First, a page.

Monthly Archives: October 2016

Http Whiteboard – Simply Simple – Part III

This is the next part in the series about the OSGi http whiteboard. In my last post I explained how to create an own application servlet context and how to register web components with this context.

Bundle Resources

Doing as outlined in that post, resource handling (the get resource methods on the servlet context) might not work as you expect as you can’t get resources from the bundle where you web component is defined in. If you want this, you need first of all need to register your ServletContextHelper with the service scope Bundle – this ensures that every using bundle gets its own instance of the ServletContextHelper. And with that a servlet from bundle A gets only resources from bundle A, while the servlet from bundle B gets only the resources from that bundle – although they are registered within the same servlet context.

Now using DS this looks a little bit complicated, here is the code:

<br />
import java.net.URL;<br />
import java.util.Set;</p>
<p>import org.osgi.service.component.ComponentContext;<br />
import org.osgi.service.component.annotations.Activate;<br />
import org.osgi.service.component.annotations.Component;<br />
import org.osgi.service.component.annotations.ServiceScope;<br />
import org.osgi.service.http.context.ServletContextHelper;<br />
import org.osgi.service.http.whiteboard.HttpWhiteboardConstants;</p>
<p>@Component(<br />
        service = ServletContextHelper.class,<br />
        scope = ServiceScope.BUNDLE,<br />
        property = {<br />
                HttpWhiteboardConstants.HTTP_WHITEBOARD_CONTEXT_NAME + &quot;=&quot; + AppServletContext.NAME,<br />
                HttpWhiteboardConstants.HTTP_WHITEBOARD_CONTEXT_PATH + &quot;=/guessinggame&quot;<br />
        })<br />
public class AppServletContext extends ServletContextHelper {</p>
<p>    public static final String NAME = &quot;game&quot;;</p>
<p>    private ServletContextHelper delegatee;</p>
<p>    @Activate<br />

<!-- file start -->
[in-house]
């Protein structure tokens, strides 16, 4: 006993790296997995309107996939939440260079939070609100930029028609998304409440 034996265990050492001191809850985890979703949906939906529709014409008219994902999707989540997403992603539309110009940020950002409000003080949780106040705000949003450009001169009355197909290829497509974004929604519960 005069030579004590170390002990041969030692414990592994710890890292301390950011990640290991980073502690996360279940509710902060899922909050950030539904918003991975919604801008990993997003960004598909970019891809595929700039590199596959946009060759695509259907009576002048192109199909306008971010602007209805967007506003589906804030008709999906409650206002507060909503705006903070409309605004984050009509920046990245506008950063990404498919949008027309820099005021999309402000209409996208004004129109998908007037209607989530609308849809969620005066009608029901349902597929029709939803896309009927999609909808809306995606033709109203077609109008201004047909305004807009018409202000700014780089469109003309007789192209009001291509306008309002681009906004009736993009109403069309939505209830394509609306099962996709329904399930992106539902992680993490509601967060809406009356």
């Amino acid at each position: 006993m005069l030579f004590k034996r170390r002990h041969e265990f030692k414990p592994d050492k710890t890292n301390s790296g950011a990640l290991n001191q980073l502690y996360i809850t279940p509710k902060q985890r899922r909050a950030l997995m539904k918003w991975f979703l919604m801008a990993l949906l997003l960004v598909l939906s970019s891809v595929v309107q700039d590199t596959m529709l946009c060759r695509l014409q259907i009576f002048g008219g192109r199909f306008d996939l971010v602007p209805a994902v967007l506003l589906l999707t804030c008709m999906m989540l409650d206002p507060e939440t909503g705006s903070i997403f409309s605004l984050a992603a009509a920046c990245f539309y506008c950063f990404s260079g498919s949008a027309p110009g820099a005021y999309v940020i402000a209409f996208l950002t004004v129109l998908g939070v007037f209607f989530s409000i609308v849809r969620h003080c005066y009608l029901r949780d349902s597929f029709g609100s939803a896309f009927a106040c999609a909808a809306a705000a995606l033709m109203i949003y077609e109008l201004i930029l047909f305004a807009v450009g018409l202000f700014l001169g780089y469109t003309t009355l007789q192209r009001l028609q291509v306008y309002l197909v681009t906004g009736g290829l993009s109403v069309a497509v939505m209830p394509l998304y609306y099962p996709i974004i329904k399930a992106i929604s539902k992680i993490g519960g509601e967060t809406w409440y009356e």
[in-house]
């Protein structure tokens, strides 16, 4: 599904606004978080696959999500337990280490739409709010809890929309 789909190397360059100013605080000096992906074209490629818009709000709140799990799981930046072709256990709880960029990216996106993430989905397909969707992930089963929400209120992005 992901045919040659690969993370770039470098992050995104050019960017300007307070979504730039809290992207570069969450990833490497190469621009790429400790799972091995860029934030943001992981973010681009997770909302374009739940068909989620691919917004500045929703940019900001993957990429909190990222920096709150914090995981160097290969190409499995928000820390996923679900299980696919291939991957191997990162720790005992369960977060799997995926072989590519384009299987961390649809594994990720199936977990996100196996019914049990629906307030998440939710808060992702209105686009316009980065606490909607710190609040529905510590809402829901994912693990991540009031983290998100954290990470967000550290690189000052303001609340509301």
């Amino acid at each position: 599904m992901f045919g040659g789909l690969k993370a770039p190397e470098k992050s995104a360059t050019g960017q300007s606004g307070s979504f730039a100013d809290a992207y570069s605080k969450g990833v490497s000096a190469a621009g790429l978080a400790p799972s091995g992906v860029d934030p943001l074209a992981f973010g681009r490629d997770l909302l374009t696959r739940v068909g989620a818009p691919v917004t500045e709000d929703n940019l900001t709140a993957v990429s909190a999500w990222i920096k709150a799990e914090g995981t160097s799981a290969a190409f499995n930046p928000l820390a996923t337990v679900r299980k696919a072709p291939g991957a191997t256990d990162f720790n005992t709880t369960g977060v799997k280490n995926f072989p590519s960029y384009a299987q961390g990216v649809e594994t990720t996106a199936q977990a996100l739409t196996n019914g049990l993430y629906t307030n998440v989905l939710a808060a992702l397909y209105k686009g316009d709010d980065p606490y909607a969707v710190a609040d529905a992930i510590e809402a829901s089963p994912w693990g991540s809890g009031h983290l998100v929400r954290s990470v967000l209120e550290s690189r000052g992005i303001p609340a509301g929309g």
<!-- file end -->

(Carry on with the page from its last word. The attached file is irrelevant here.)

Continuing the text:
private void activate(final ComponentContext ctx) {<br />
        delegatee = new ServletContextHelper(ctx.getUsingBundle()) {};<br />
    }</p>
<p>    @Override<br />
    public URL getResource(String name) {<br />
        return delegatee.getResource(name);<br />
    }</p>
<p>    @Override<br />
    public String getMimeType(String name) {<br />
        return delegatee.getMimeType(name);<br />
    }</p>
<p>    @Override<br />
    public Set&lt;String&gt; getResourcePaths(String path) {<br />
        return delegatee.getResourcePaths(path);<br />
    }</p>
<p>    @Override<br />
    public String getRealPath(String path) {<br />
        return delegatee.getRealPath(path);<br />
    }<br />

As you can see in the above example, the ServletContextHelper is registered with the Bundle scope. In order to use the provided functionality of the abstract class ServletContextHelper in the activate method a delegatee is created with the bundle using the ServletContextHelper. The different methods then delegate to the delegatee.

This example looks a little bit complicated, but it is due to the fact that ServletContextHelper only provides to set the bundle through the constructor. And with Declarative Services this is currently a little bit more work to do. But for the upcoming OSGi R7 release, constructor injection is planned, then this should look much cleaner.